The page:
You can only buy your first sports car once, so it’s worth taking the time to get it right. Whatever your budget, be it £2,000 or much more than that, there are so many potential candidates that navigating your way through the second-hand marketplace can be daunting.
What’s more, the way can be littered with pitfalls. Which his why in this guide we’ve picked out our favourite used sports cars at various price points, telling you exactly what you need to know to bag yourself a good’un.
WHAT COUNTS AS A SPORTS CAR?
We’ve been strict on our definition of a sports car, too. Importantly, only cars that were designed from a clean sheet of paper for that purpose have been included, which means you won’t find anything like an Audi TT here (because that car, despite its sporty appearance, is really just a rebodied Volkswagen Golf). All five cars listed below are purpose-built sports cars, each one designed first and foremost to make a smile spread across your face when the road opens up.
In most cases, they won’t cost a fortune to run and maintain.
RUNNING COSTS COUNT
This being your first sports car, you’ll want something relatively straightforward to keep and inexpensive to repair. Sadly, that means no lairy TVRs. Nor anything with a V8 engine. There are certain things you should keep in mind when buying your first sports car, too, because while mismatched tyres or worn suspension bushes hardly matter on a small hatchback or family saloon, on a sports car such things can ruin the driving experience. Using the right engine oil, keeping the wheels properly aligned, making sure the suspension is in decent health and the brakes up to scratch can make all the difference, too.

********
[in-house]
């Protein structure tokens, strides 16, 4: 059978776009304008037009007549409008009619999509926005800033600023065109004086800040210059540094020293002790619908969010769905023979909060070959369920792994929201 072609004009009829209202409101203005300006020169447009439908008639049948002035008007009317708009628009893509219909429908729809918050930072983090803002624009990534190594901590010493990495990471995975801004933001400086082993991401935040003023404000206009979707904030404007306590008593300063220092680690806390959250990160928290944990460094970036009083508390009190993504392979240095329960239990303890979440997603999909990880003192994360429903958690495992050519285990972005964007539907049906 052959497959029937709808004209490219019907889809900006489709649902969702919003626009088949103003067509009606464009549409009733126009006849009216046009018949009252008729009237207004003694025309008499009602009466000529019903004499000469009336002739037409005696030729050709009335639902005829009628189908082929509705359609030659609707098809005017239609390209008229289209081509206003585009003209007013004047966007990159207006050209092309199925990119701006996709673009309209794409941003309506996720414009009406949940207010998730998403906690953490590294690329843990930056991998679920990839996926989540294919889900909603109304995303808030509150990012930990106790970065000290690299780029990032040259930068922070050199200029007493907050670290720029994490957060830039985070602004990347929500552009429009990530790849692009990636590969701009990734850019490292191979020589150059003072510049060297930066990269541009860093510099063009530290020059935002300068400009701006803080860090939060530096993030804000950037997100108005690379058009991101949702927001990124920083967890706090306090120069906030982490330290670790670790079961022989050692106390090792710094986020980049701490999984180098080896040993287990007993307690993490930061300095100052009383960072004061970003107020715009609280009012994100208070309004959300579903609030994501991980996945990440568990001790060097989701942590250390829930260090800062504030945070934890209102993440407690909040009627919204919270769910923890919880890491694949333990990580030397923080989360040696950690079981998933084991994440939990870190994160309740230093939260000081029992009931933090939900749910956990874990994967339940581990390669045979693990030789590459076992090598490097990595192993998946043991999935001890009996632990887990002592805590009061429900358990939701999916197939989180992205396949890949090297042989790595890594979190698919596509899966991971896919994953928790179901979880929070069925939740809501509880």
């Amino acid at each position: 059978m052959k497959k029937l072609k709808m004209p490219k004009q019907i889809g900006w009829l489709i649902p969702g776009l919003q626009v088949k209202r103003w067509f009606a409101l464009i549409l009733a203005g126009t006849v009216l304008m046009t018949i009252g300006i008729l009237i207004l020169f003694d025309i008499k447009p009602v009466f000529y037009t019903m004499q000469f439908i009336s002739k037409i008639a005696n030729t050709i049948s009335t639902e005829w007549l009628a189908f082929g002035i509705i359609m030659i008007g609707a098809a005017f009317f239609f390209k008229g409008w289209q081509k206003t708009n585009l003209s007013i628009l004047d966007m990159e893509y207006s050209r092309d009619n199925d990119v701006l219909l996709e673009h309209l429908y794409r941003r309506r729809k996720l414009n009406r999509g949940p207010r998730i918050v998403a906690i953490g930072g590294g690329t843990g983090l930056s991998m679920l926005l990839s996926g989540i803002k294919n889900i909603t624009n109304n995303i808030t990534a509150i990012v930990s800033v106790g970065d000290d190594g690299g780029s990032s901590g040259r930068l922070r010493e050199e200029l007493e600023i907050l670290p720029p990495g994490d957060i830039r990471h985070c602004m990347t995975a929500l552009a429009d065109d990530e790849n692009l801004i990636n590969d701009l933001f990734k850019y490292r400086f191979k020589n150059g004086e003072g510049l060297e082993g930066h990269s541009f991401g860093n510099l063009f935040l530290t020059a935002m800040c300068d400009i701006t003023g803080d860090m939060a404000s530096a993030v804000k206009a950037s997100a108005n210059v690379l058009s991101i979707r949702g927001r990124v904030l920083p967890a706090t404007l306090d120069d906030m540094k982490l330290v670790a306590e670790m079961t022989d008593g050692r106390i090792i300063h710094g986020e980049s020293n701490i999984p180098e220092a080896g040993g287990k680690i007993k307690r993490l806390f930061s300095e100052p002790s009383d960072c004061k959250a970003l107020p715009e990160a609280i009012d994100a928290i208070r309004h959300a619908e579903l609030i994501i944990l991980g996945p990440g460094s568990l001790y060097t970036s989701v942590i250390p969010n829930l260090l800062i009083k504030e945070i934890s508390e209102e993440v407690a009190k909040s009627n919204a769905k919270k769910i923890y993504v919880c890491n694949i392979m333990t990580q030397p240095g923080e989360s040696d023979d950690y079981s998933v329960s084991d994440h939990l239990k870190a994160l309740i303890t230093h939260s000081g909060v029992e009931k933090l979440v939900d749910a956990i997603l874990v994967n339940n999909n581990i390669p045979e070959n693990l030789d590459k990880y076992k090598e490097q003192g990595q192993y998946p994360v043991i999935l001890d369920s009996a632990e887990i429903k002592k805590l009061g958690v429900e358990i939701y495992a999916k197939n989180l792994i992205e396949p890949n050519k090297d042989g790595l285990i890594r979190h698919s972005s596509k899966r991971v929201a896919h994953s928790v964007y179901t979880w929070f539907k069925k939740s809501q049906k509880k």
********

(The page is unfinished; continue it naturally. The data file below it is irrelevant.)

Finally, any car with sporting pretensions will be more expensive to insure than one with no such aspirations. So do your homework. Buy wisely and your very first sports car could leave you with a lifetime of joyful memories.
BUDGET £2,000: MAZDA MX-5
Predictable, obvious and entirely unsurprising, but all for good reason. For many years the Mazda MX-5 has been the go-to affordable sports car, because while others such as the MG TF and Toyota MR2 have plenty going for them, neither even gets close to matching Mazda’s venerable little roadster for reliability, value for money and fun.
With this sort of budget you’ll be looking at a second-generation MX-5, known as the NB and launched in 1997. You can find them for less – half the price, in fact, so long as you don’t mind tatty bodywork and intergalactic mileage – but for £2,000 you’ll pick up a well-cared for car with a sensible number of miles behind it (80,000 or so). Look for the more powerful 1.8, which with 138bhp in a car so light is plenty to be getting on with.
Rust can be an issue with these cars, so inspect the underside as thoroughly as you can. Check the arches, the chassis rails and the jacking points for signs of corrosion. If you find it, walk away. The four-cylinder engines are famously reliable as long as they’ve been serviced properly, while baggy handling can be put right with new bushes and dampers for not much outlay.
BUDGET £5,000 – PORSCHE BOXSTER
File under ‘brave’. For every tale you’ll read of carefree Porsche motoring on a bargain basement budget, there’ll be at least one horror story of endless bills and hopeless reliability. Cheap Boxster ownership can go one way or the other, so the question is: are you feeling lucky?